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Can petrified fossils form when the minerals in water make a copy of the organism?
Question Date: 2016-01-07
Answer 1:

Yes! Fossils are made when something living dies and is buried in the ground -- it can takes thousands of years for it to become a fossil. Then when we dig them up, although the original living thing is gone, we have a mineralized copy of it (which is the fossil).

For example, if a clam dies and is buried in the sand, over a thousands of years it might become a fossil. As water flows through the rocks years later, the shell will dissolve, but other minerals in the water might replace the shell. This happens so slowly that the fossil is formed to look exactly like the original clam shell.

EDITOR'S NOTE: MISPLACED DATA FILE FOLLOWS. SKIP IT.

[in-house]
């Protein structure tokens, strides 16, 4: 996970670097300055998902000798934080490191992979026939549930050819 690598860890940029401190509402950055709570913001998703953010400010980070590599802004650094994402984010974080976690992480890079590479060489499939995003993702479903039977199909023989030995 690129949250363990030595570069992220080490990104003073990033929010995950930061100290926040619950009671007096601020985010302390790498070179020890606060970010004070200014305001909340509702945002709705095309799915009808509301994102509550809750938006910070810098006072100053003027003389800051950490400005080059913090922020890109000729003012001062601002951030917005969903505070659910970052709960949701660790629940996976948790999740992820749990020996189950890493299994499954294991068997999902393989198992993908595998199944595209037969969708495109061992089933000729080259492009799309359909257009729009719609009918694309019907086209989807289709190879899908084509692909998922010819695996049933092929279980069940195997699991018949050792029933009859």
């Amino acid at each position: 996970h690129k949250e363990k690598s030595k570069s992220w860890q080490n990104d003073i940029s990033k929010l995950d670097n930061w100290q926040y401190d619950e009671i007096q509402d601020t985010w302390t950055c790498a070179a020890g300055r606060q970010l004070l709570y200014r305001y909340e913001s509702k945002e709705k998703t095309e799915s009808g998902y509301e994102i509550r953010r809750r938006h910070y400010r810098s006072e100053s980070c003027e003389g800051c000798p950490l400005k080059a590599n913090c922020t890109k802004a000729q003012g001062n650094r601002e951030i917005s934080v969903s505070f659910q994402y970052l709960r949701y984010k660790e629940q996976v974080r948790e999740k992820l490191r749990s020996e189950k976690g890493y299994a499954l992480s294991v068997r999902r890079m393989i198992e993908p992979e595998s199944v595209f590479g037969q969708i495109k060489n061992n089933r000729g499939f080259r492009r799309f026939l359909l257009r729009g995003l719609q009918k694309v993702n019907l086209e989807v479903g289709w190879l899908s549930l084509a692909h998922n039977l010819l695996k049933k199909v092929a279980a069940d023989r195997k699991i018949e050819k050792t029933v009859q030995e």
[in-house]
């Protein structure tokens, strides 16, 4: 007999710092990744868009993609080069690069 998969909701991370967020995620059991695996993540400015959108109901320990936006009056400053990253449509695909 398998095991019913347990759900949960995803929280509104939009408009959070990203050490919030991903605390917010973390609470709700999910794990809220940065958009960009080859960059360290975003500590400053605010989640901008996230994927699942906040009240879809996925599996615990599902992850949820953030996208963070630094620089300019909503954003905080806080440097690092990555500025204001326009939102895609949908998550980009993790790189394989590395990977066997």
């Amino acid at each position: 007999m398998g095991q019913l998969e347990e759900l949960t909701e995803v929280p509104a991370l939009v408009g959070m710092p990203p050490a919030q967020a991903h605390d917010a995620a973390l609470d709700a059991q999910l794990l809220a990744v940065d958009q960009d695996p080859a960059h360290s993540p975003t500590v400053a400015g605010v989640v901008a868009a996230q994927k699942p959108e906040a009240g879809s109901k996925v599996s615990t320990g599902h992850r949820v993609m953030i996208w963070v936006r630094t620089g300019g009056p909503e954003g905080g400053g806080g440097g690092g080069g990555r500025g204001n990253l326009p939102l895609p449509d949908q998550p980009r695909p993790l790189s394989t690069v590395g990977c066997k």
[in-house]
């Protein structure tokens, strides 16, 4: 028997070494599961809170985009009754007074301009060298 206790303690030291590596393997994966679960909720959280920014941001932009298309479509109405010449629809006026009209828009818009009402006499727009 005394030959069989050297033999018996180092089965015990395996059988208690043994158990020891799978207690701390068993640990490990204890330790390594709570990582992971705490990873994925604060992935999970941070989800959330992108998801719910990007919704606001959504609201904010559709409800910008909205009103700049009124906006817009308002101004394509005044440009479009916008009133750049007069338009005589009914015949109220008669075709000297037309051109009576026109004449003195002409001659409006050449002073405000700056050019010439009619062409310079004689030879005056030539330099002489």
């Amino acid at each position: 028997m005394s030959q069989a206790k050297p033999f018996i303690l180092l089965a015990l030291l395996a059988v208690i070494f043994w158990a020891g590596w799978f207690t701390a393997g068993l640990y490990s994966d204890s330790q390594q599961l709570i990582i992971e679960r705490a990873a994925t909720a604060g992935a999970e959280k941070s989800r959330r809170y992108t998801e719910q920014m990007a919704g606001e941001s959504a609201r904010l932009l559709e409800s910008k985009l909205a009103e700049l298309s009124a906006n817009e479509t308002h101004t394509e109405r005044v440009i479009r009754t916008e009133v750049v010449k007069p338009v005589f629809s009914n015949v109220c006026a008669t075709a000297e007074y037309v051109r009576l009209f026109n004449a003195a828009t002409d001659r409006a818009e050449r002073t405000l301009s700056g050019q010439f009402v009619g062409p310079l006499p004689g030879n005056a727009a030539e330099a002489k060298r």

Answer 2:

Yes, more or less. Say you have a piece of wood with its cellulose structure. Solutions that have dissolved silica can saturate the wood and then as the water evaporates leave behind silica. The form of it will be governed by the original cellulose woody structure. The process is called permineralization ( read more here )

Answer 3:

Yes, that is exactly how petrified fossils form: the minerals precipitate out forming a replica of the organism's body.



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